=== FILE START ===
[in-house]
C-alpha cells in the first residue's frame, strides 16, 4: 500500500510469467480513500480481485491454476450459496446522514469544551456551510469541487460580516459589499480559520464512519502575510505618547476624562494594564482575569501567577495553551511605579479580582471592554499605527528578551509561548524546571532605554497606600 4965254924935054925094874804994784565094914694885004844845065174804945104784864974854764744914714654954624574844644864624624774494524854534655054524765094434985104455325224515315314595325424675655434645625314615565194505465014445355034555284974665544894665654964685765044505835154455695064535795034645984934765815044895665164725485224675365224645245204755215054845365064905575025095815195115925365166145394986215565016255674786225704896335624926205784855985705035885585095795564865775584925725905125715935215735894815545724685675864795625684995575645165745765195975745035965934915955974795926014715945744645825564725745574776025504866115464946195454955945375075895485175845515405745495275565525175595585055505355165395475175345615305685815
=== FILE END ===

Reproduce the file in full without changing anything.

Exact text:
[in-house]
C-alpha cells in the first residue's frame, strides 16, 4: 500500500510469467480513500480481485491454476450459496446522514469544551456551510469541487460580516459589499480559520464512519502575510505618547476624562494594564482575569501567577495553551511605579479580582471592554499605527528578551509561548524546571532605554497606600 4965254924935054925094874804994784565094914694885004844845065174804945104784864974854764744914714654954624574844644864624624774494524854534655054524765094434985104455325224515315314595325424675655434645625314615565194505465014445355034555284974665544894665654964685765044505835154455695064535795034645984934765815044895665164725485224675365224645245204755215054845365064905575025095815195115925365166145394986215565016255674786225704896335624926205784855985705035885585095795564865775584925725905125715935215735894815545724685675864795625684995575645165745765195975745035965934915955974795926014715945744645825564725745574776025504866115464946195454955945375075895485175845515405745495275565525175595585055505355165395475175345615305685815